Spelt is an ancient grain, forerunner of wheat, it was already know and grown 9000 years ago. Like buckwheat, spelt is very undemanding for cultivation. It does not need a pesticide treatment, it can also thrive in harsh environment.

Spelt is rich in vitamins, especially vitamins B. It is also rich in minerals such as magnesium, iron, manganese, phosphorus.

Spelt flour

Spelt flour is ground with the slow friction of two stones – with such a procedure we keep the nutrients, aromas and the rich flavour of this wheat.

Spelt flour is similar to wheat flour, but the taste is a bit sweet and has a somewhat nutty taste.

Our flour is grounded from whole grains, which allows the nutrients to be preserved.

Culinary use:

Spelt flour is the most popular substitute for the common wheat flour, which it can fully substitute. We can make bread, pica dough, pastries, as well as pasta and tortillas out of it.

Even though it contains gluten, it can be digested easier than wheat, it is also better solutes in water. In contrast to wheat it has a harder husk, due to which the grounding process keeps more fibres, vitamins, proteins and minerals in the flour.

spelt flour
spelt grits

Spelt grits

Spelt grits can be used the same way as the common wheat grits. You can add it early in the morning to your breakfast, make spelt dumplings for lunch or treat yourself to a spelt soufflé in the evening.

Spelt groats

The groats are a great alternative to rice for spelt ‘risotto’, you can add them to soups, stews, salads or prepare sweet dishes out of it.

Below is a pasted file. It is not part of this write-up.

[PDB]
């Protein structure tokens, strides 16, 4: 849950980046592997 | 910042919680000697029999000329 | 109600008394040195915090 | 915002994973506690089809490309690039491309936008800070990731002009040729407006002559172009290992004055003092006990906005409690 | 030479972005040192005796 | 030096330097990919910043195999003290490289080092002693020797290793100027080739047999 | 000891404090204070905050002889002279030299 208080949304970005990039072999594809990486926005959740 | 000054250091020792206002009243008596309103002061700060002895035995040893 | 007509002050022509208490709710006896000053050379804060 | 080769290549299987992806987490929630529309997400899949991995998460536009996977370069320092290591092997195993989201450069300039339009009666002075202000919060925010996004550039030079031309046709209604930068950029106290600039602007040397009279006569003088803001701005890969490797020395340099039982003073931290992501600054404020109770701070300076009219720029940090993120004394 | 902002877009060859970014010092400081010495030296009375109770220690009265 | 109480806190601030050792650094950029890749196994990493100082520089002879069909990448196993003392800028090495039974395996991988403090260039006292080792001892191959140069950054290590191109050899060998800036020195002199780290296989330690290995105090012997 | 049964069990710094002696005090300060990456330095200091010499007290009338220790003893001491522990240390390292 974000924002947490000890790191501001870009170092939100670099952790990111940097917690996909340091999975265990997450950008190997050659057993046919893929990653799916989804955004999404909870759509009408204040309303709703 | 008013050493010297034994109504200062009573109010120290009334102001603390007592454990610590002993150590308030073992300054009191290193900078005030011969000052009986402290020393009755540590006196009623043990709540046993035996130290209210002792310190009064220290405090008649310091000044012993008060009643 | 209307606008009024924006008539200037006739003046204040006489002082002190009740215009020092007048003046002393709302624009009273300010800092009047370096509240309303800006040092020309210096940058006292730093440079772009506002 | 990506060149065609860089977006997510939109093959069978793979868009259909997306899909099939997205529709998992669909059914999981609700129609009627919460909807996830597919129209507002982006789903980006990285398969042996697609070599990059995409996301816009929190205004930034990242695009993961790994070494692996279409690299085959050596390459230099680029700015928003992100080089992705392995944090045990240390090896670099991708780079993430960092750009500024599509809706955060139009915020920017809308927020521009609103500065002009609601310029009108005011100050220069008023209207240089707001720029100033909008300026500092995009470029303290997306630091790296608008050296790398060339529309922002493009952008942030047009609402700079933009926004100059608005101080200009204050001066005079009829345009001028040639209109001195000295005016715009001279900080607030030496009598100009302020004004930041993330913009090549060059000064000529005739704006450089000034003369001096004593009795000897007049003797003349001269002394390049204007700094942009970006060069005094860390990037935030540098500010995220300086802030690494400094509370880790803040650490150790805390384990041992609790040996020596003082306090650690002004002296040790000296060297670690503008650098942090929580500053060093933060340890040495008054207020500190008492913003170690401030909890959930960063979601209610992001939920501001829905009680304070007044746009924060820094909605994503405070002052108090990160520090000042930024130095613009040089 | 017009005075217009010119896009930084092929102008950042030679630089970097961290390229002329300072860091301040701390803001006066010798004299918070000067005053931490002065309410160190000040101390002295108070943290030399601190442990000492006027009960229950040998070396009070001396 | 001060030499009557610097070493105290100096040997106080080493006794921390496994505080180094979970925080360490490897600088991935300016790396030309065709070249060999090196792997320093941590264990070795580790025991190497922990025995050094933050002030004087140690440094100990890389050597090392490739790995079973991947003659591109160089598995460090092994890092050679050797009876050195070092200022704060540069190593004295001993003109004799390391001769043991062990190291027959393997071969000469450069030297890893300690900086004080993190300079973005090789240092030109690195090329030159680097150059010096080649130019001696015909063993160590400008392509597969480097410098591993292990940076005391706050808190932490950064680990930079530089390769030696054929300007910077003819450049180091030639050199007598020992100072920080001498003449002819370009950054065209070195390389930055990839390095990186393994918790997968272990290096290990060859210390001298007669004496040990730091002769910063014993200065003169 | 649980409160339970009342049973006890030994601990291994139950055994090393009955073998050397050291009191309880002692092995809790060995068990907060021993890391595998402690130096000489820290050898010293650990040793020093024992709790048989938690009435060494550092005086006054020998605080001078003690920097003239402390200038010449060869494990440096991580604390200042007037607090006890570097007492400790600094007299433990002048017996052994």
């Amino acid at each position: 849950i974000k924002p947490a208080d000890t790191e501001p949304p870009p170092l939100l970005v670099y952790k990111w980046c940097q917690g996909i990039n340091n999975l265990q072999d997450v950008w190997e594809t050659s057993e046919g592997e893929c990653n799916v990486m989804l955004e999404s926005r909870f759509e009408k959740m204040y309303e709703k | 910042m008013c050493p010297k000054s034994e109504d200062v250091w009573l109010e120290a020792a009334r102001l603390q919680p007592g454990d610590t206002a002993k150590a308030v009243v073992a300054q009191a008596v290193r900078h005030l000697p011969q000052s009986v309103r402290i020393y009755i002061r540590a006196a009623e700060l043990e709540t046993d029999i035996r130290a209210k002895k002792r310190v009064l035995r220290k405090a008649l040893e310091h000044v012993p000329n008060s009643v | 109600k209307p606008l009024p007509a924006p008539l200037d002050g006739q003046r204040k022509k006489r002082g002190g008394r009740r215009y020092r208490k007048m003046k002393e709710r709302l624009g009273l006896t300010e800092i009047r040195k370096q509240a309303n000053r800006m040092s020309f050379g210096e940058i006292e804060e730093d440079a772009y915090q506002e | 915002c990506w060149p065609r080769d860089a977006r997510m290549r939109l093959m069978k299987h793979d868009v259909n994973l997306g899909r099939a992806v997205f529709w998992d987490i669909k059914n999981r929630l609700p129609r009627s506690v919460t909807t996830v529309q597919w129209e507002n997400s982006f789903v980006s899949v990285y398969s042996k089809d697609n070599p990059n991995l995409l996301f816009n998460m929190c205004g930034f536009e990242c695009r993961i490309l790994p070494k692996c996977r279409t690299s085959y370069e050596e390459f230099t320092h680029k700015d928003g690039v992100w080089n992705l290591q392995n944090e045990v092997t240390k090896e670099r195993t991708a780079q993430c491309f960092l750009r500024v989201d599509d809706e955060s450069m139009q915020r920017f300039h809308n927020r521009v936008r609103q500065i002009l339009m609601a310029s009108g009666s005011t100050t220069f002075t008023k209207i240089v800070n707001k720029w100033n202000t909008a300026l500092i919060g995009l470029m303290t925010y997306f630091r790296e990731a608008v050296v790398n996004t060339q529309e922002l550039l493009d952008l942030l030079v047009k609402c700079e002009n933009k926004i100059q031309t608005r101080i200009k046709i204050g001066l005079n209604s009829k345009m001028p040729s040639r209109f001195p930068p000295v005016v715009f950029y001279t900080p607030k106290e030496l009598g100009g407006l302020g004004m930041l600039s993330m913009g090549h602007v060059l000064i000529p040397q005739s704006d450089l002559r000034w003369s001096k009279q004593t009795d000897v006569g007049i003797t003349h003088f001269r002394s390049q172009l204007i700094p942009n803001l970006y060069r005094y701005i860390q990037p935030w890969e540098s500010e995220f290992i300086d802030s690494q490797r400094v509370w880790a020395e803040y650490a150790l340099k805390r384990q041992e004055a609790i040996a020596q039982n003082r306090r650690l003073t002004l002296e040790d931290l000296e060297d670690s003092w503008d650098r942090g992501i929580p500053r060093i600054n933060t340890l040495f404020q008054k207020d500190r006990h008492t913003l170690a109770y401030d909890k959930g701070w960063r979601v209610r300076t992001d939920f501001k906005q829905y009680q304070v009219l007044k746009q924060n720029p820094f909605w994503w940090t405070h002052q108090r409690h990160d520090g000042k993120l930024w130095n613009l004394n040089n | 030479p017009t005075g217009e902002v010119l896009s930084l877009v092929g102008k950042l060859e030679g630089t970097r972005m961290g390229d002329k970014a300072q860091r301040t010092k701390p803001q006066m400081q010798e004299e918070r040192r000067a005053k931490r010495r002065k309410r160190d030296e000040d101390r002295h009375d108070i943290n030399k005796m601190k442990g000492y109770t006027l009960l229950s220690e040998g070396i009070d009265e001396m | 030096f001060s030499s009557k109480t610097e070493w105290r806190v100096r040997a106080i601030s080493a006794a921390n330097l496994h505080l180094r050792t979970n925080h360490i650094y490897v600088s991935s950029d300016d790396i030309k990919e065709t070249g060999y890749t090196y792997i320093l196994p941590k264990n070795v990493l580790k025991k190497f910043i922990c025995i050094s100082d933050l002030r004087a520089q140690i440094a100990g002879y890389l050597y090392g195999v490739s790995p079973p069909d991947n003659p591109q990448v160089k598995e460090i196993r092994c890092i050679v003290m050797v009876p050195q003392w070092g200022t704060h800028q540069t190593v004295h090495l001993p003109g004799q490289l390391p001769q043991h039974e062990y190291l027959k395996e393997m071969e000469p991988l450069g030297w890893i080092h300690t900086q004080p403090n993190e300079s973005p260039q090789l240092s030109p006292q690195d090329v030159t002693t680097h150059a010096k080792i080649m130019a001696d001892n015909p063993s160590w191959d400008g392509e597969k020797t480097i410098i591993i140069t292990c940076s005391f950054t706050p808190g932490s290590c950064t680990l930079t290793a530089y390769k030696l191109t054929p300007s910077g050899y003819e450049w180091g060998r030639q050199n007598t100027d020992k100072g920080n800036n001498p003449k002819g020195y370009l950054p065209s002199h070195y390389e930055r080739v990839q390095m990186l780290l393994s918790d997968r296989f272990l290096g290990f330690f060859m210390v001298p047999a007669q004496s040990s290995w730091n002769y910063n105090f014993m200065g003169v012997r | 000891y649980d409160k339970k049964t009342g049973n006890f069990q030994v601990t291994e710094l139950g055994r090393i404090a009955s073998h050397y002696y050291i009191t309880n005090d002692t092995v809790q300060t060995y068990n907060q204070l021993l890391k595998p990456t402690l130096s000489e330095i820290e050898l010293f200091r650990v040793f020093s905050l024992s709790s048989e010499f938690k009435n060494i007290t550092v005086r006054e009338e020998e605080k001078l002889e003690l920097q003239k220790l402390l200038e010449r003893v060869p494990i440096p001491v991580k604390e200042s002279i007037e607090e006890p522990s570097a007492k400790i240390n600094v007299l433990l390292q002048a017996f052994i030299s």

Spelt groats are cooked the same way as rice, just a bit longer. You pour it into boiling water and cook for 45 minutes on a lower temperature. They won’t overcook, even at the end it stays a bit harder than rice.

Did you know?
  • Gluten intolerant people should avoid spelt and products made out of spelt, because its grain contain the protein Gluten.
  • Its husks are highly valued as filling for pillows, and spelt straw is among the most sought after in thatching.

In order to preserve all the quality nutrients in the flour, groats and groat, and to extend its expiration date, proper storage is of utmost importance. Flour can be stored without a problem in the refrigerator, especially if we only use it from time to time or in the summer months. We usually store it in a well closed container in a cool and dry space.

To further prevent insects from infesting it we can put a laurel leaf into the closet or directly into the bag.